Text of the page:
Increased deliveries at lower health facilities
Another deliberate effort of the project was to reduce maternal and child deaths by ensuring the quality of deliveries at HC III levels were done under the care of a skilled health worker.
RBF support improved the quality of deliveries in the supported health facilities. According to the District Health Information System (DHIS), deliveries at the health centres increased to 64 percent compared to 49 percent at the start of the project.
Reduced congestion in general Hospitals
Investing in HC IIIs and IVs, Musabe says eased access to services since patients nolonger have to travel long distances in search of medication.
This he says reduced the number of patients admitted at General Hospitals and HC IVs because lower-level health facilities are able to handle most cases without referral to the higher level health facilities.
Better organised referrals
Where referral is recommended, Dr. Byakika says prolonged delays have been eliminated because of the now efficient ambulance system.
At Nyapea hospital for instance, the number of women coming for antenatal services increased partly due to referral from lower level facilities. The facility now carries out about 7 deliveries daily.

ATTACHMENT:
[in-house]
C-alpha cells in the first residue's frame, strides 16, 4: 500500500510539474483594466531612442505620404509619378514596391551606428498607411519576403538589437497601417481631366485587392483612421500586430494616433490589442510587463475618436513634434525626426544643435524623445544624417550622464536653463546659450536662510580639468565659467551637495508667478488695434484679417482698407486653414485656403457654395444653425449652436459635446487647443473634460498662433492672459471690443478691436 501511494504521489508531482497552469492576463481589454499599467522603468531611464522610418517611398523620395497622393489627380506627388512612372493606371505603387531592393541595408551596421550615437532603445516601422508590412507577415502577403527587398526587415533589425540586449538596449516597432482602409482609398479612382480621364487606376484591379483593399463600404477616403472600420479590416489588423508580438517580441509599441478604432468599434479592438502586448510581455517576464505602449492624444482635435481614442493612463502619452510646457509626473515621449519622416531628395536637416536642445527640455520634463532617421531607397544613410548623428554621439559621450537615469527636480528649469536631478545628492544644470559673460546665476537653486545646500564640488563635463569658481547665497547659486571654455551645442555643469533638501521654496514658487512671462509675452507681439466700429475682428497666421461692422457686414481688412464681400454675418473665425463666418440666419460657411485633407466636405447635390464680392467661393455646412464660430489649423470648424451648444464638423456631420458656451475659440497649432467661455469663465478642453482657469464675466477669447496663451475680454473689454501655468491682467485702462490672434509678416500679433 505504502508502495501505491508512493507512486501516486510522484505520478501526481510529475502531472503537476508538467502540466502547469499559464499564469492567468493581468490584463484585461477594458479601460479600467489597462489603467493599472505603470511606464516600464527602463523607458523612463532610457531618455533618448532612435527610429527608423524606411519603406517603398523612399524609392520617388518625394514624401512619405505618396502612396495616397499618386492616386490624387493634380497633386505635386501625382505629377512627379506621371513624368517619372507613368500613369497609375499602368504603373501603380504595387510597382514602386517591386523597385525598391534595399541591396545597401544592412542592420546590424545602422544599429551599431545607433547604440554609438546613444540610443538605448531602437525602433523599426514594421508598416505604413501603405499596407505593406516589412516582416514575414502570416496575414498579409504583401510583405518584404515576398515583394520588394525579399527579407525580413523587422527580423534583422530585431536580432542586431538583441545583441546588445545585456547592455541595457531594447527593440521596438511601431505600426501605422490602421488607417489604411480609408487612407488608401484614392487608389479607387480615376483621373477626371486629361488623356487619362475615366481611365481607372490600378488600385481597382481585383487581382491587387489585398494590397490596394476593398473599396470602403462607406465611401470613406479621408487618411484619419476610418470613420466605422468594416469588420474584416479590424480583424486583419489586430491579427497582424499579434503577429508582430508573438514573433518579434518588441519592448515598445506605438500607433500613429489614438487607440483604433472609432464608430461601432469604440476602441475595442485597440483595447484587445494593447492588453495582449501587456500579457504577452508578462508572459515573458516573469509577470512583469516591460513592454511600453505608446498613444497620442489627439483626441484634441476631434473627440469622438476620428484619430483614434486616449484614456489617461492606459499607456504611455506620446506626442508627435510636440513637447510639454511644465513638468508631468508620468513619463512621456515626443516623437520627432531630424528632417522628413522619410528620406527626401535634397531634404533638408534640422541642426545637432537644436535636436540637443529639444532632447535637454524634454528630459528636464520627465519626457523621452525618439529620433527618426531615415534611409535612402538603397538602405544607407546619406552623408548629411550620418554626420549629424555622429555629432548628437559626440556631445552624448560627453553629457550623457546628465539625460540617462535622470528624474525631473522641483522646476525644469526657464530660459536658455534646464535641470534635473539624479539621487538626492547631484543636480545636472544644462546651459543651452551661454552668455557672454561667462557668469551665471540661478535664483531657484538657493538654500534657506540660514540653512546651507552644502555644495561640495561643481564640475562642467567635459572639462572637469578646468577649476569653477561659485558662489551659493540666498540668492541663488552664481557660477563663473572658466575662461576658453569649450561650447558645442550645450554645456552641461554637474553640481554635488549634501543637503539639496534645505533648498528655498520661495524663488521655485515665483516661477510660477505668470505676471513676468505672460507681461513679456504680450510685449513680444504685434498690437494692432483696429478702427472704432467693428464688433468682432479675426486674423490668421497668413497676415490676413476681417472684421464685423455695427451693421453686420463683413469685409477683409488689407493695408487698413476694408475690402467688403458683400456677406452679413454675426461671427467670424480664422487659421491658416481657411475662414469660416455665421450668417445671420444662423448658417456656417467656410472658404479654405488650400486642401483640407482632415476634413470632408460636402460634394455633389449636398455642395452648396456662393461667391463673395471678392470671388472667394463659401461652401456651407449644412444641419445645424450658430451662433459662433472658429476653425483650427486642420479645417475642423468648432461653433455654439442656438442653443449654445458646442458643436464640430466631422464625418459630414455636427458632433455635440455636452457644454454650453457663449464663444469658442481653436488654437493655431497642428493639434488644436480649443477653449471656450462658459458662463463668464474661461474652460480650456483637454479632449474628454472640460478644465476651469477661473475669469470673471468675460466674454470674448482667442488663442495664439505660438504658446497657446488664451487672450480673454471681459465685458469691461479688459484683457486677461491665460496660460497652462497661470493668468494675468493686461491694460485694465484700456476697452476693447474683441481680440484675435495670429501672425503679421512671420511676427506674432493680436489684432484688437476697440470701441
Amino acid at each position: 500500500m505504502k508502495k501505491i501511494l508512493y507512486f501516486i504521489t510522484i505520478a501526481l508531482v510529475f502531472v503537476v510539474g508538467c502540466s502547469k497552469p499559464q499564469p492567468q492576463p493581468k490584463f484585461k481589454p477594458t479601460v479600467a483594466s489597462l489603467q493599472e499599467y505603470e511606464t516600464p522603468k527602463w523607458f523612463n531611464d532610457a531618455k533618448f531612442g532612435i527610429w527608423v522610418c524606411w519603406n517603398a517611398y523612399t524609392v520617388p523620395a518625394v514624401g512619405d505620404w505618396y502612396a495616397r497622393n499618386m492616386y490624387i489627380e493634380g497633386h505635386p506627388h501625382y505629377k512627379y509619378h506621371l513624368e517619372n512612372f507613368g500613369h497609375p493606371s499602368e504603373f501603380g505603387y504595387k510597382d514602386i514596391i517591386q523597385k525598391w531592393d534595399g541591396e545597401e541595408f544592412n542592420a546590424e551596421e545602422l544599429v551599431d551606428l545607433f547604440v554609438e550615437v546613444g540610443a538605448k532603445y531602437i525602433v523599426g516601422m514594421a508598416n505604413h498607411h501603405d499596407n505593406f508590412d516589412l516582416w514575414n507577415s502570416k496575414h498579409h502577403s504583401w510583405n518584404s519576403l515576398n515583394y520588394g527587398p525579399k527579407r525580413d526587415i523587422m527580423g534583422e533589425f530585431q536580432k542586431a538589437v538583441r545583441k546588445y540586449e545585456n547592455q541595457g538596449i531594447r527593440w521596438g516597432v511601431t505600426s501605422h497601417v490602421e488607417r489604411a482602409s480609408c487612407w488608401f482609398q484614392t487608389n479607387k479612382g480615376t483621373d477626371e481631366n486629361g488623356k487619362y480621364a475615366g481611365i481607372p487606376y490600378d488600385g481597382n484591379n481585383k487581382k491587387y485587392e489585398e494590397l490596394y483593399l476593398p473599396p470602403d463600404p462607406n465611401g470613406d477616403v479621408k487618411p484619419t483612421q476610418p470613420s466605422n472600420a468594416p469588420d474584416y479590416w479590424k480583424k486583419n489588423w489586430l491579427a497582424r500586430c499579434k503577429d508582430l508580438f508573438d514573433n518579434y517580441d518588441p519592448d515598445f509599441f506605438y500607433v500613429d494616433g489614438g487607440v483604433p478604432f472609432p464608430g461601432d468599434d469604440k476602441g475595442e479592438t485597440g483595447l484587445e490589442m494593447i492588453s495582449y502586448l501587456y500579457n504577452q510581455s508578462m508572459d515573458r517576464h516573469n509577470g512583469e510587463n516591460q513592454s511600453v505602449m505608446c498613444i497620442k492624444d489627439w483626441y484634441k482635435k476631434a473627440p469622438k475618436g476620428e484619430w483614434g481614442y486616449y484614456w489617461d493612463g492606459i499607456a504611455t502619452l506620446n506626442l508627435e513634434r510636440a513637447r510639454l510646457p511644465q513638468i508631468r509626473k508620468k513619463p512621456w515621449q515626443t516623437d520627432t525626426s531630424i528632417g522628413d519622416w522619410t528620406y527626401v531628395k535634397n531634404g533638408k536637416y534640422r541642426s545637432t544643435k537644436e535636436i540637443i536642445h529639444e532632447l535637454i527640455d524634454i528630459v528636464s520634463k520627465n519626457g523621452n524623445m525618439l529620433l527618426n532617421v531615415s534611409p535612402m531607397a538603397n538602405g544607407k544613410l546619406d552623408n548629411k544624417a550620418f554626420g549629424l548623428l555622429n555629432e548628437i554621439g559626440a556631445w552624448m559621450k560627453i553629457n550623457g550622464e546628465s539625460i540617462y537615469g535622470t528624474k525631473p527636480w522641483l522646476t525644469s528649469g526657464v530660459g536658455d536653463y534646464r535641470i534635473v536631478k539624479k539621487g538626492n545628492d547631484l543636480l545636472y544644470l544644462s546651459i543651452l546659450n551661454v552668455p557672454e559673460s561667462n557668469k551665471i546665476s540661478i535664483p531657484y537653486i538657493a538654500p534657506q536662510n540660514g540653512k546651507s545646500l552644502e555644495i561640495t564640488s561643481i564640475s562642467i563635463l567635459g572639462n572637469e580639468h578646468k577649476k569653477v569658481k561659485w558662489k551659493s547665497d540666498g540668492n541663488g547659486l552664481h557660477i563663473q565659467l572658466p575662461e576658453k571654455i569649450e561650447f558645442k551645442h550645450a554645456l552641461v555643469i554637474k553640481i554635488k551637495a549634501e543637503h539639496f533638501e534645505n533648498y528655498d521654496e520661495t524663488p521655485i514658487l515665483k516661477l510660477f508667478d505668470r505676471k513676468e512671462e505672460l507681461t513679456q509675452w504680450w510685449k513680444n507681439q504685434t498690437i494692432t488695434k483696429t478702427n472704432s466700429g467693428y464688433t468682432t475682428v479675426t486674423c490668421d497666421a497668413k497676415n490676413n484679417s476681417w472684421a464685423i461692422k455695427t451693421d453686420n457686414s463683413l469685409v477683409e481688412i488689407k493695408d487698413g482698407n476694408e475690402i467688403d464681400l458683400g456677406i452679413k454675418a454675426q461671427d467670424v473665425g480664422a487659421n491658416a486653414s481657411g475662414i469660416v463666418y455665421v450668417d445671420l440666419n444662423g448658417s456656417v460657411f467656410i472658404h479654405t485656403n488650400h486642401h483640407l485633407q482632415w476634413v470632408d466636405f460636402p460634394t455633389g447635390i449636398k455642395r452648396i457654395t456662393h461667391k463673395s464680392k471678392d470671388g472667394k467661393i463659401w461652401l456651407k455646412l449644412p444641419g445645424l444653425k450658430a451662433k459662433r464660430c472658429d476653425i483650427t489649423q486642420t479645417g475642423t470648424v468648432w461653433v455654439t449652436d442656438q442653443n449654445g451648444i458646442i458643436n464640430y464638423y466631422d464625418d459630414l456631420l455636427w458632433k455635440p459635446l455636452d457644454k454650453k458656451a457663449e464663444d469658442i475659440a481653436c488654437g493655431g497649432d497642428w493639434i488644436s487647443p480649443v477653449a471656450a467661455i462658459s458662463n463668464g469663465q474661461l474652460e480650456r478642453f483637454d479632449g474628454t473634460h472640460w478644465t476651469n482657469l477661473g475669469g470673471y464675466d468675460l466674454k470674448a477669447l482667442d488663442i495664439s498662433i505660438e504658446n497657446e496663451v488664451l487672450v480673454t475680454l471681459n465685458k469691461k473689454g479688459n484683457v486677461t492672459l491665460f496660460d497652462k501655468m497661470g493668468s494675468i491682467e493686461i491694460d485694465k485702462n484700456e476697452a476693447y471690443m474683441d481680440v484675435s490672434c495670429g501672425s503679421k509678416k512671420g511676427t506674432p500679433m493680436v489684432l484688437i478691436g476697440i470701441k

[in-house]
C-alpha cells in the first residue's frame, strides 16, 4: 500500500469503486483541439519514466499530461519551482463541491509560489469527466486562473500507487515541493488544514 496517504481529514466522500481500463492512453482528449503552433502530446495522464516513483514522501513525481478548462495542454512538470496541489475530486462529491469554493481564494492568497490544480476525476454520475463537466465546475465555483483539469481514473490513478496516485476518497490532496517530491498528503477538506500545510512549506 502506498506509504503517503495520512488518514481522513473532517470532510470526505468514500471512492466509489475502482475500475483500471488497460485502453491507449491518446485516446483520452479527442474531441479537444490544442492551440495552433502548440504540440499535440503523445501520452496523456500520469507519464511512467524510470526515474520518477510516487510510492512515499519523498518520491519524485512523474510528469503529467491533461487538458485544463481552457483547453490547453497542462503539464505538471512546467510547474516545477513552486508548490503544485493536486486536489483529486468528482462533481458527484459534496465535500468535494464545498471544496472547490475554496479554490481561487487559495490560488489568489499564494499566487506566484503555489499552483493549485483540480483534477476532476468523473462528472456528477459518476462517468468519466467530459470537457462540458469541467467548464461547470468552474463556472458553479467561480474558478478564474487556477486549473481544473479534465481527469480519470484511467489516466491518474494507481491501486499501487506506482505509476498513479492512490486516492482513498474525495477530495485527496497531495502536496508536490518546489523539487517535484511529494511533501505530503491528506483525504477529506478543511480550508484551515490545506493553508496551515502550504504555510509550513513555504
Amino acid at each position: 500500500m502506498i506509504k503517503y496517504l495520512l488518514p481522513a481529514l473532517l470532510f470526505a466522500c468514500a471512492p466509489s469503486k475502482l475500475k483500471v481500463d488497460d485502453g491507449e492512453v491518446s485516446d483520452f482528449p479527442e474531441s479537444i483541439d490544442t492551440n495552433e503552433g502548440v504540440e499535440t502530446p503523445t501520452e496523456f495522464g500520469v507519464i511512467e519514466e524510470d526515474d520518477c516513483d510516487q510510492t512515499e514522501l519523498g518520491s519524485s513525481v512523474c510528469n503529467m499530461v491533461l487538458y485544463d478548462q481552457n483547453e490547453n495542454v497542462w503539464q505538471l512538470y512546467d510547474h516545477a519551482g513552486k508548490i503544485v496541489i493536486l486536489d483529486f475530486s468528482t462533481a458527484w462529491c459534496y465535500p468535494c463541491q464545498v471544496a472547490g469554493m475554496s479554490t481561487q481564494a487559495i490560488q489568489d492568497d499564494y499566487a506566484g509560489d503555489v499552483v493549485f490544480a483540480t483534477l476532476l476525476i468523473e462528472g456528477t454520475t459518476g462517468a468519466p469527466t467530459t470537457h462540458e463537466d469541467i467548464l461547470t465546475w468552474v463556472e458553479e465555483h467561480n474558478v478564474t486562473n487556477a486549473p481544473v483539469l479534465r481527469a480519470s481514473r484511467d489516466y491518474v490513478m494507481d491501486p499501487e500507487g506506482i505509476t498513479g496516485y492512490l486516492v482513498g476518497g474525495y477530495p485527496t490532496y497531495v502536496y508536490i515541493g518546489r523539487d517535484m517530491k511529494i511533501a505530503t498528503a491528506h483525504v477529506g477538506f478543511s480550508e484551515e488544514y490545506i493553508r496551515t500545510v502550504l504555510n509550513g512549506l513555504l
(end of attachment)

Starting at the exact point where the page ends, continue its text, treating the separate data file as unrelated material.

Reduced user fees in private not-for-profit health facilities
According to Robert Nyakana, Accountant Virika hospital in Rwenzori region, the reduced user fees led to an increase in the number of people seeking medical attention.
“We used to get about 10 people per day but today we get more than 25 patients a day,” Nyakana said.
Regina Kabasiita, a patient says the hospital is now affordable to low-income earners.
Improved health supplies
RBF focal person in Moyo, James Alule says previously medicine would be prescribed before testing, against standard procedure, leading to inappropriate drug use.
The facility was however revamped and various testing equipment provided. Consequently, the number of patients increased from 80 to 450. The facility has also registered 10% revenue increase.
Drug stock out was also tackled. Sr, Juliet Asiimwe, Administrator, Rwibale HC IV says, this was the norm at the facility, but then when the project started, the facility was given buffer funds to stock essential drugs.
“Today, we get many clients coming here because they are sure they will get the medicine available,” says Asiimwe.
Improved data and financial management
Richard Musabe says funds were also invested in financial training and book keeping equipment to ensure up-to-date record keeping, proper data management and accountability.
Dr Byakika confirms that the project was a stimulus for health facilities to understand and analyse their data and timeliness in reporting which has become a routine of keeping up-to-date data.
While the Results based financing approach has been a game-changer in health service delivery, a lot still needs to be done to address poor infrastructure, human resource gaps, inadequate medical equipment, frequent drug shortages and low motivation of health workers if Uganda is to achieve universal health coverage by 2030.